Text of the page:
Real Life: When work comes before baby: New fathers are delighted to share in feeds and nappies - when they're allowed time out of the office, finds Sarah Strickland

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Indy Lifestyle Online
TURNING up to ante-natal classes and assisting during the birth is old news for Nineties men. But British dads who want time off work afterwards as well as their partner find that fathers here have no statutory right to paternity leave.

The Government is keen to ensure that fathers recognise their financial responsibilities towards their children, but less inclined to ensure that they devote some time to them when they are born. It remains up to individual companies to decide whether or not to give their male employees time off for the birth of a child.

According to the Confederation of British Industry, the number of companies voluntarily offering paternity leave has increased dramatically since 1987, from 32 per cent to 76 per cent of those surveyed - though many offer only a few days out of the office.

Greg Ball was one of the lucky ones. His company, Littlewoods, gave him 10 days paid paternity leave when his daughter Eleanor was born. The time proved invaluable. 'You have got to understand what your wife has to do when you go back to work,' said Greg. 'It's no good pretending it's an easy option.'

His wife Sara was delighted to have Greg at home. 'When you come out of hospital you're knackered and need to build up your strength. Having your husband at home cushions the blow and means that there is somebody else there to hold the baby when you want to do something yourself, like take a shower. If she got too much for me Greg could take over and give me a break.'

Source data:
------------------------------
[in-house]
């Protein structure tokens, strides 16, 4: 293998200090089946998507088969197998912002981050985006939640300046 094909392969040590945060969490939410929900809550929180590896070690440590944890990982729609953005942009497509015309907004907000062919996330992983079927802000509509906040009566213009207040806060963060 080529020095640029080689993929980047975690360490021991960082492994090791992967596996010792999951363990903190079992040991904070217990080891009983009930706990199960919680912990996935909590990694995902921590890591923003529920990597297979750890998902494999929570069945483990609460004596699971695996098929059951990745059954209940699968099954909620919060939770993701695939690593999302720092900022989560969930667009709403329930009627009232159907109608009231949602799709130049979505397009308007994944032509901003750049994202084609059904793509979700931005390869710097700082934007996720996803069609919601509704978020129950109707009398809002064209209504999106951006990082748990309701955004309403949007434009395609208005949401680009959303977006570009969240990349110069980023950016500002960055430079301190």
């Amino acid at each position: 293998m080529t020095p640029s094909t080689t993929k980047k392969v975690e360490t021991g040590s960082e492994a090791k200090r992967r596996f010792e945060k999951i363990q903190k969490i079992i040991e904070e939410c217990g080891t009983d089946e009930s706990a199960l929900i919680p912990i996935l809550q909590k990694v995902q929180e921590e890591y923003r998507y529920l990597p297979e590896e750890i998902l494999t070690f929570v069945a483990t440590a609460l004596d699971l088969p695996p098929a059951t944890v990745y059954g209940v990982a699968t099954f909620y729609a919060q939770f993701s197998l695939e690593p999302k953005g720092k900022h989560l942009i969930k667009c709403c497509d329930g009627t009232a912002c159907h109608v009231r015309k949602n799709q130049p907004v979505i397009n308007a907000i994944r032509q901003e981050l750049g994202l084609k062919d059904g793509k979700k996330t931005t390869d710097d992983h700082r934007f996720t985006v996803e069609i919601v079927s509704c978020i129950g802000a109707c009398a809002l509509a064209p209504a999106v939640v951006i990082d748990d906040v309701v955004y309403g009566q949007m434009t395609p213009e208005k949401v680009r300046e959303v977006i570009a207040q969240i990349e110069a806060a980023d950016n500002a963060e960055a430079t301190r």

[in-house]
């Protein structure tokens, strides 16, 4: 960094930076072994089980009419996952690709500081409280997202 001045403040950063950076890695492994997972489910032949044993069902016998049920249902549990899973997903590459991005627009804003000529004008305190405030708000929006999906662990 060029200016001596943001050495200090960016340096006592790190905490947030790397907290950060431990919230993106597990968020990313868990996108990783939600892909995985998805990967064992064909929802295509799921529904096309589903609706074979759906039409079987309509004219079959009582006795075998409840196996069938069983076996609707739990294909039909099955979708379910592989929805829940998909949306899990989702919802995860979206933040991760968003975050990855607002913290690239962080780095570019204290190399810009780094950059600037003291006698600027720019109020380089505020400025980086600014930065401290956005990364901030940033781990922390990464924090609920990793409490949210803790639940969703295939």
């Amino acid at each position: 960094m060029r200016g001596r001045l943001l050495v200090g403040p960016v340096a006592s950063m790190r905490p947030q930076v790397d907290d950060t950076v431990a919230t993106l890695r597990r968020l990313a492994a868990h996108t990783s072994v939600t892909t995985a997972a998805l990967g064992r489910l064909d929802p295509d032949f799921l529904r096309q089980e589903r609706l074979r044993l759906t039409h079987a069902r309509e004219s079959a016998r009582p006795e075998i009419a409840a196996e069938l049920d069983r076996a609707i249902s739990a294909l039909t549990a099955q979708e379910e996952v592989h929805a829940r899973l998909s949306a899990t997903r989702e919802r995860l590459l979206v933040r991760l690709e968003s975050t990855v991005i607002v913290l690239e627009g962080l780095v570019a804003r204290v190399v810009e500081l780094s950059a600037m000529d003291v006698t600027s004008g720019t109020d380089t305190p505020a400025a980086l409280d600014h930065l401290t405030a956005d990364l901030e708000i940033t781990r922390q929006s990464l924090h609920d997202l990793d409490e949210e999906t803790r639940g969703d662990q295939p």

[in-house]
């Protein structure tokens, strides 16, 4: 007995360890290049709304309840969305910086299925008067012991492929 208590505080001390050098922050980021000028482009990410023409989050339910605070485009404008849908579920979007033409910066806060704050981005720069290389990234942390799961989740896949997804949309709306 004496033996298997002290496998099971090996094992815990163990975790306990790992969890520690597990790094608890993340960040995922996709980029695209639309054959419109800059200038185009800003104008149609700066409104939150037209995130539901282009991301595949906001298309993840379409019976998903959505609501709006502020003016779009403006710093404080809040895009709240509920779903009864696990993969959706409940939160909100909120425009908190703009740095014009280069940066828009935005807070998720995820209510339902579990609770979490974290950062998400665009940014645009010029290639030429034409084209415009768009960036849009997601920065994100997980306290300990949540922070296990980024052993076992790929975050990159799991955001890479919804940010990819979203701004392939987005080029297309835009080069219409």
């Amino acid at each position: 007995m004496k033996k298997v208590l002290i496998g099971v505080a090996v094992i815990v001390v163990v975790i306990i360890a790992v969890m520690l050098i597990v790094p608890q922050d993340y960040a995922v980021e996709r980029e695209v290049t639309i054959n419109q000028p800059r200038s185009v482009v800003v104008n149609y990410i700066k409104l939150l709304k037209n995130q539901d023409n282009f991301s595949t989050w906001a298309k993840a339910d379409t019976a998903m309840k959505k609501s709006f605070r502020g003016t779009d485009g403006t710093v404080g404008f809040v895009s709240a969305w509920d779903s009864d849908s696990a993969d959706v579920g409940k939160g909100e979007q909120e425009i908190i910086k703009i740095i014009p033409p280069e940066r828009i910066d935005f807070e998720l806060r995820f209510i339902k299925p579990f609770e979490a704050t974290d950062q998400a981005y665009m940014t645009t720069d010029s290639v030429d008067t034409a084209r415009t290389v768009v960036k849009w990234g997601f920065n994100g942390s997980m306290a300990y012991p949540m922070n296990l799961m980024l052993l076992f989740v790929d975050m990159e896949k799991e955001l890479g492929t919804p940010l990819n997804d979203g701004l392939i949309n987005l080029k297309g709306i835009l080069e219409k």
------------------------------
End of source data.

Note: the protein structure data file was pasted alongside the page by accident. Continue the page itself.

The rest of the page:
Not only did the time enable Greg to give practical support, it also meant he could form a strong bond with his daughter. 'You get a real appreciation of what it is all about. You can tell from her different noises and mannerisms exactly what she requires. Without spending this time at home you'd never know. You become very interested in what is happening and when. I know I'll want to know as soon as she says her first word and takes her first steps.'

Two weeks was a decent amount of time, he felt. 'The first week everybody wants to see the baby, there is a lot of activity from friends and relatives. It is only in the second week that you begin to establish a routine. One week wouldn't be enough.'

However, many companies offer no more than a couple of days and are still far more likely to grant time off for military training than for learning the art of fatherhood. Those whose companies offer no paternity leave must take time off as holiday or sick leave.

Sweden recently decided to compel its new fathers to take a month off work for the birth of a child. It already offered generous parental leave of a year at 80 per cent of salary, to be shared between both partners at any time up until the child's eighth birthday - but many men were still failing to do their bit at the beginning.

Carl Harald, director of a Swedish pharmaceutical company, has three children. He took eight to 10 days off work when they were born then divided the rest of the year more or less equally with his wife. He disapproves of making paternity leave compulsory 'although it might put pressure on fathers who never take any leave'.